When the first Roman calendar came up with 355-days, it worked on a four-year cycle. Every other year, an additional month was inserted between March (Martius), the first month of the year, and February (Februrarius), the last month of that calendar year. It was done to catch the up the calendar with the Earth’s orbit of the Sun. That additional month was called Mensis intercalaris that brought the missing 22 or 23 days. But it was eventually misused by people and especially priests as they were responsible for declaring when the interclaris month should begin and end.
About Julian Calendar
Julian calendar’s beginnings are said to be crazy. To wipe out the negligence caused in the past, in the year 46 BC, it needed to extend to 445 days. This year was declared as the “year of confusion.” But after this year, the calendar year started. The intercalation was abolished, and each year was increased to 365 days with a leap year added every fourth year to February. The months of the calendar which Romans followed after Ceaser’s shakeup are familiar to us. They included Ianuarius, Februarius, Martius, Aprilis, Maius, Iunius, Guintilis, Sextilis, September, October, November, and December.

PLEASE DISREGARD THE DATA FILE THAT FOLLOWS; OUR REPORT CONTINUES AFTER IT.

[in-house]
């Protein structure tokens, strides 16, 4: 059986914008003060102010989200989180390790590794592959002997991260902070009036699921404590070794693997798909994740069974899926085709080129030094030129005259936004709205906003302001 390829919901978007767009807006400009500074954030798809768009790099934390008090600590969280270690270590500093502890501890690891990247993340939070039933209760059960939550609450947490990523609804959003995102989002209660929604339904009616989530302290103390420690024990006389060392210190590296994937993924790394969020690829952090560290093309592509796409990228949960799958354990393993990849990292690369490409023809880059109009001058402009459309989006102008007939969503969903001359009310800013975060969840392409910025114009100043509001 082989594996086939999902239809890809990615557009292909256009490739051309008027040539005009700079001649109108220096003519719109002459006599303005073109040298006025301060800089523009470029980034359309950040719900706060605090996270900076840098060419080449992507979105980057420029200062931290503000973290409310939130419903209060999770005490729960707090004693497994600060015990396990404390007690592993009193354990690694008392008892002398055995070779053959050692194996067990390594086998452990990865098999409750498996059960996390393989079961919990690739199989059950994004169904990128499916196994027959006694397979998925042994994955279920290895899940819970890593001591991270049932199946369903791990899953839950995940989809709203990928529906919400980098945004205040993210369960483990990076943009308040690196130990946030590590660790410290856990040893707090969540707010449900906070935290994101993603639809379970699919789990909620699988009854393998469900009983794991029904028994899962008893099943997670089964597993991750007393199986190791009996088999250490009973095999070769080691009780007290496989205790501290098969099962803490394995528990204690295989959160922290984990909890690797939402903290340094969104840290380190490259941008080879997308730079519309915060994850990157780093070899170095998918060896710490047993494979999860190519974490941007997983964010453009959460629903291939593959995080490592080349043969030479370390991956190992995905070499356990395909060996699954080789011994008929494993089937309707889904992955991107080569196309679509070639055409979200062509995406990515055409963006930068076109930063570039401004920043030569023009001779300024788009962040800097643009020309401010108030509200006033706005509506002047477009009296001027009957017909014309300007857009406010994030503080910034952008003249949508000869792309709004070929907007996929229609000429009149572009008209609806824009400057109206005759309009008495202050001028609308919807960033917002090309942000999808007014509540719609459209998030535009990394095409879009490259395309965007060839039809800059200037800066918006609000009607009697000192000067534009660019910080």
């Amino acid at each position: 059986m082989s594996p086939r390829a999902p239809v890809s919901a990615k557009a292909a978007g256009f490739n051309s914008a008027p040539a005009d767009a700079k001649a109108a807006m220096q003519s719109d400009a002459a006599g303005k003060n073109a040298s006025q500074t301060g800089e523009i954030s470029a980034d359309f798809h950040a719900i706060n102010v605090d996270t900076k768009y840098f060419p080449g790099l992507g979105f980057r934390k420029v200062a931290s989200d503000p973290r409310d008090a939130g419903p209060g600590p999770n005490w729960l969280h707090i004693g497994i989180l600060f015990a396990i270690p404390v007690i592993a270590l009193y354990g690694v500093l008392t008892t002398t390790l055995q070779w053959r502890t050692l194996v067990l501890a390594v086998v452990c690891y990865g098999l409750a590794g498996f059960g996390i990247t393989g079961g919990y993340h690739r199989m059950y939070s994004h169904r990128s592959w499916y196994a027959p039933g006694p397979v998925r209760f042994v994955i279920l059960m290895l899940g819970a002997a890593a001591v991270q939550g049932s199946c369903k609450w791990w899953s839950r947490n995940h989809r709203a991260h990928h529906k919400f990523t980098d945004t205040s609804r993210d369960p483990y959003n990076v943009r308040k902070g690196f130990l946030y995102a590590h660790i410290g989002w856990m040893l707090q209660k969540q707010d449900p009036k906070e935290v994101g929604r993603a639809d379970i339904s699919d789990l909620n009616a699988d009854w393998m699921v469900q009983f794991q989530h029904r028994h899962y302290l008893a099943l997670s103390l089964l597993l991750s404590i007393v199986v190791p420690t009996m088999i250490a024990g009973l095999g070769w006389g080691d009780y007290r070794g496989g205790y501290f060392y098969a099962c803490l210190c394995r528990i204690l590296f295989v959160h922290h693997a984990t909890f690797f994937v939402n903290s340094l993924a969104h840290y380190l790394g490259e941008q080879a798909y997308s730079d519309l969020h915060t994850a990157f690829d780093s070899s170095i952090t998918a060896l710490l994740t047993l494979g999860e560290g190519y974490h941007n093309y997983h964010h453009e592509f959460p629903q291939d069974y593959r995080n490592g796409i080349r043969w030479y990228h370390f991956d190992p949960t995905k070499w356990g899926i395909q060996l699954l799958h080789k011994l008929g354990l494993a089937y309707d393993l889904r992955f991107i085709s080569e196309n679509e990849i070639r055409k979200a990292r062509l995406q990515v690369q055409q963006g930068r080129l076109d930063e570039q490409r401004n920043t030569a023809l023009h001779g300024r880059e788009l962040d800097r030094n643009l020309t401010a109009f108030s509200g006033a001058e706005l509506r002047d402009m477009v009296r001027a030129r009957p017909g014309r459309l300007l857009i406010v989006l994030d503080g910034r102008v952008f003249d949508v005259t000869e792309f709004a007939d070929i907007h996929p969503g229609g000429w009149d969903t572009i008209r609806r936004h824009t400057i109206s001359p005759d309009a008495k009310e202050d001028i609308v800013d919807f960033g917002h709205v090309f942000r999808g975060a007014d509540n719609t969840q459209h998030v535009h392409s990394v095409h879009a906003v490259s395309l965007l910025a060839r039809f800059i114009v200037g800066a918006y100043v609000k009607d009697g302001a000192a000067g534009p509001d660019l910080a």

About Gregorian Calendar
Even though the Julian calendar was relatively accurate, its use of 365.25 days was opposed and said 365.2425 to be precise. This created discrepancy in the calendar. The calendar was later reformed due to some discrepancies. Today, the Gregorian calendar is the unofficial calendar of the US and UN and for most of the countries around the world.
The reason behind the New year celebration on January 1
Along with the changes in the calendar, Caesar set the New Year to January 1. It was since 153 BC when January 1 used to be the day of new counsels in Rome took office. But since before, even Caesar’s time, people celebrated New Year. The difference was it was celebrated at different times and different months across the globe. In ancient Babylon, this began after the spring equinox in March and also included celebration while subjecting the king to ritual humiliation. Throughout Europe in the Middle Ages, New Year’s celebration on January 1 was discouraged. It changed when the Gregorian calendar was instituted in Catholic nations. It was when January 1 became the official New Year.
- Many protestant nations ignored the Gregorian calendar. England also stuck to the Julian Calendar until 1751 before it finally made a switch. Many orthodox countries took even longer to accept the change in calendars. It was after the Russian Revolution in 1917 when Russia turned the calendar into Gregorian. The major drawback was also seen when in the year 1908, the Russian Olympic team arrived 12 days late to the London Olympics because of the calendar.
- The Gregorian calendar doesn’t have a leap year after every four years.
All these factors prove that why and how January 1 was chosen to be the start of New Year’s. It is still celebrated as the new year around the world. Many countries could have other days as New Year but, January 1 is the official New Year.